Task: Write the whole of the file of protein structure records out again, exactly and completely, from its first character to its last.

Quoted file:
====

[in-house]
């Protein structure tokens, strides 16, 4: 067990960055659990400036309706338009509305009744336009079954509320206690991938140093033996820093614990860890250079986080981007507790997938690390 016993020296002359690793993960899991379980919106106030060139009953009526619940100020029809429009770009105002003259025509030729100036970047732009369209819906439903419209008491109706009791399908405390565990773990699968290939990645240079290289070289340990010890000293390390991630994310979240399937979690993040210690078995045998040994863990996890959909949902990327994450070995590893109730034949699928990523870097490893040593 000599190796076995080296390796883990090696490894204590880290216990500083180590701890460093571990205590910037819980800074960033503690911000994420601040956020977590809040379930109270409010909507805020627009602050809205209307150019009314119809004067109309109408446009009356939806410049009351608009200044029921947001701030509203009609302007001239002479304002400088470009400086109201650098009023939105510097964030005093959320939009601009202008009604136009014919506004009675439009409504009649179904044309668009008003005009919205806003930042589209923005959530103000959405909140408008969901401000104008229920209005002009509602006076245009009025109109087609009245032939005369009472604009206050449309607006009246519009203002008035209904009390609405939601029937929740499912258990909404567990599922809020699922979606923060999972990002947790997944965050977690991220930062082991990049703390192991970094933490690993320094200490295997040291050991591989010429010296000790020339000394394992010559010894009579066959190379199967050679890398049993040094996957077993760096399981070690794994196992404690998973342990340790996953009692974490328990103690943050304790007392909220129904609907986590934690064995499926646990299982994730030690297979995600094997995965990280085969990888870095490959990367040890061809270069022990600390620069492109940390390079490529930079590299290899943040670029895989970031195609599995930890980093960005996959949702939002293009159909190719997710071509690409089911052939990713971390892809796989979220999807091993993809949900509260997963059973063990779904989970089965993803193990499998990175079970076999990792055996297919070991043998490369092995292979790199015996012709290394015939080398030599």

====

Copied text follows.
[in-house]
């Protein structure tokens, strides 16, 4: 067990960055659990400036309706338009509305009744336009079954509320206690991938140093033996820093614990860890250079986080981007507790997938690390 016993020296002359690793993960899991379980919106106030060139009953009526619940100020029809429009770009105002003259025509030729100036970047732009369209819906439903419209008491109706009791399908405390565990773990699968290939990645240079290289070289340990010890000293390390991630994310979240399937979690993040210690078995045998040994863990996890959909949902990327994450070995590893109730034949699928990523870097490893040593 000599190796076995080296390796883990090696490894204590880290216990500083180590701890460093571990205590910037819980800074960033503690911000994420601040956020977590809040379930109270409010909507805020627009602050809205209307150019009314119809004067109309109408446009009356939806410049009351608009200044029921947001701030509203009609302007001239002479304002400088470009400086109201650098009023939105510097964030005093959320939009601009202008009604136009014919506004009675439009409504009649179904044309668009008003005009919205806003930042589209923005959530103000959405909140408008969901401000104008229920209005002009509602006076245009009025109109087609009245032939005369009472604009206050449309607006009246519009203002008035209904009390609405939601029937929740499912258990909404567990599922809020699922979606923060999972990002947790997944965050977690991220930062082991990049703390192991970094933490690993320094200490295997040291050991591989010429010296000790020339000394394992010559010894009579066959190379199967050679890398049993040094996957077993760096399981070690794994196992404690998973342990340790996953009692974490328990103690943050304790007392909220129904609907986590934690064995499926646990299982994730030690297979995600094997995965990280085969990888870095490959990367040890061809270069022990600390620069492109940390390079490529930079590299290899943040670029895989970031195609599995930890980093960005996959949702939002293009159909190719997710071509690409089911052939990713971390892809796989979220999807091993993809949900509260997963059973063990779904989970089965993803193990499998990175079970076999990792055996297919070991043998490369092995292979790199015996012709290394015939080398030599």